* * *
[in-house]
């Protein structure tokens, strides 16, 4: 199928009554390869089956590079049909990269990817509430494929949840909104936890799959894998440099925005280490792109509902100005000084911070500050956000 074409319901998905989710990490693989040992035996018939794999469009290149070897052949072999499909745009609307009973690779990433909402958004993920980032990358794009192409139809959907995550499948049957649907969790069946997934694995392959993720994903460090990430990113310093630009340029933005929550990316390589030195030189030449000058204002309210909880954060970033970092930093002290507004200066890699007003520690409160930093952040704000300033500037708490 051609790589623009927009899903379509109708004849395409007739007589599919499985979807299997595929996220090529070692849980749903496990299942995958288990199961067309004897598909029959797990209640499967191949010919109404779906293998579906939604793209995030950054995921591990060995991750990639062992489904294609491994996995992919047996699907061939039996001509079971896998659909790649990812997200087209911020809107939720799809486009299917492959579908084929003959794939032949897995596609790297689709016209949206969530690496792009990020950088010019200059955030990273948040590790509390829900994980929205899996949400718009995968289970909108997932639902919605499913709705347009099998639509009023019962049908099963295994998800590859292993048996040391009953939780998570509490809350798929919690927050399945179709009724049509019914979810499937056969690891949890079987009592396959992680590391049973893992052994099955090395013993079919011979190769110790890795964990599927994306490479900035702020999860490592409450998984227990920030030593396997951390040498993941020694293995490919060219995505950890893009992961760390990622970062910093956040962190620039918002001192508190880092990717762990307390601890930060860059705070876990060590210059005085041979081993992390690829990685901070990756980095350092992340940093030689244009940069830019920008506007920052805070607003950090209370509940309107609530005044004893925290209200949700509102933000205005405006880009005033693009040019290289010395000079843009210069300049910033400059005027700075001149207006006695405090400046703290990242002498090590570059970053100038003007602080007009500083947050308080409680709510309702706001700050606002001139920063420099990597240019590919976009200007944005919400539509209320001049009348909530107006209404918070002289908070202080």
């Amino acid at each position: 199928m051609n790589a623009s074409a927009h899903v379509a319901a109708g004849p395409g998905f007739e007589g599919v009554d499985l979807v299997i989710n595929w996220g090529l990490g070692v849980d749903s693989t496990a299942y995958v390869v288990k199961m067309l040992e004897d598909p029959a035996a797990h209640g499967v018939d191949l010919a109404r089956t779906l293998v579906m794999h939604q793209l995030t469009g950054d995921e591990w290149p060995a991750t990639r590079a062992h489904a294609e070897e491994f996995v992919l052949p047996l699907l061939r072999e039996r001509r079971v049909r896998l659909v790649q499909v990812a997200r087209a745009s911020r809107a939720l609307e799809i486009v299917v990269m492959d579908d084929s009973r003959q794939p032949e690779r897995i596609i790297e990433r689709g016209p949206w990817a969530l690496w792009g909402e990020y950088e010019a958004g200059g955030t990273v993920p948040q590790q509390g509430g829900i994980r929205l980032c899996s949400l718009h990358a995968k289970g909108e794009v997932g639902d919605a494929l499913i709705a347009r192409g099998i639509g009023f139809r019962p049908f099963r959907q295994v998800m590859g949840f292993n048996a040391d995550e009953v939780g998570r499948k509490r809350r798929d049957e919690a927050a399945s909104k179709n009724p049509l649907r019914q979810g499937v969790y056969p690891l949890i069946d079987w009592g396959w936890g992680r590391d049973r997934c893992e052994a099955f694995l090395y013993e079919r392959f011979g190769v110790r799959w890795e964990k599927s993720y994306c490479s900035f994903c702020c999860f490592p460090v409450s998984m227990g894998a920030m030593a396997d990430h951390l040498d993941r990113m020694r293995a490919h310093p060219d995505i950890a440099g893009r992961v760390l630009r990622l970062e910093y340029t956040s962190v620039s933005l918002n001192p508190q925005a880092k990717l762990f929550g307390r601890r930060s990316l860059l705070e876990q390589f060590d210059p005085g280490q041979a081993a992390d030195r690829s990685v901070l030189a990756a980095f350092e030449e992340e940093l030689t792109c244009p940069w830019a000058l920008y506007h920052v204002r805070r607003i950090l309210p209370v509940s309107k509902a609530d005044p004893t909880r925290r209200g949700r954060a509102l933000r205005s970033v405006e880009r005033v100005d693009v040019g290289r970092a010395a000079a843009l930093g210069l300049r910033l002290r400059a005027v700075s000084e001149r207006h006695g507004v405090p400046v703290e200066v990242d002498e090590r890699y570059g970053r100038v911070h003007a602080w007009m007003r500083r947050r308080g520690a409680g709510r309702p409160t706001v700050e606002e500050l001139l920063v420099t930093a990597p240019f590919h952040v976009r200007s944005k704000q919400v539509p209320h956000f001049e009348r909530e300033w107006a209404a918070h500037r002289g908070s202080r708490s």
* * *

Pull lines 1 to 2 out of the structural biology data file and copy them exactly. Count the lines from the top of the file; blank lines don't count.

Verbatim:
[in-house]
């Protein structure tokens, strides 16, 4: 199928009554390869089956590079049909990269990817509430494929949840909104936890799959894998440099925005280490792109509902100005000084911070500050956000 074409319901998905989710990490693989040992035996018939794999469009290149070897052949072999499909745009609307009973690779990433909402958004993920980032990358794009192409139809959907995550499948049957649907969790069946997934694995392959993720994903460090990430990113310093630009340029933005929550990316390589030195030189030449000058204002309210909880954060970033970092930093002290507004200066890699007003520690409160930093952040704000300033500037708490 051609790589623009927009899903379509109708004849395409007739007589599919499985979807299997595929996220090529070692849980749903496990299942995958288990199961067309004897598909029959797990209640499967191949010919109404779906293998579906939604793209995030950054995921591990060995991750990639062992489904294609491994996995992919047996699907061939039996001509079971896998659909790649990812997200087209911020809107939720799809486009299917492959579908084929003959794939032949897995596609790297689709016209949206969530690496792009990020950088010019200059955030990273948040590790509390829900994980929205899996949400718009995968289970909108997932639902919605499913709705347009099998639509009023019962049908099963295994998800590859292993048996040391009953939780998570509490809350798929919690927050399945179709009724049509019914979810499937056969690891949890079987009592396959992680590391049973893992052994099955090395013993079919011979190769110790890795964990599927994306490479900035702020999860490592409450998984227990920030030593396997951390040498993941020694293995490919060219995505950890893009992961760390990622970062910093956040962190620039918002001192508190880092990717762990307390601890930060860059705070876990060590210059005085041979081993992390690829990685901070990756980095350092992340940093030689244009940069830019920008506007920052805070607003950090209370509940309107609530005044004893925290209200949700509102933000205005405006880009005033693009040019290289010395000079843009210069300049910033400059005027700075001149207006006695405090400046703290990242002498090590570059970053100038003007602080007009500083947050308080409680709510309702706001700050606002001139920063420099990597240019590919976009200007944005919400539509209320001049009348909530107006209404918070002289908070202080």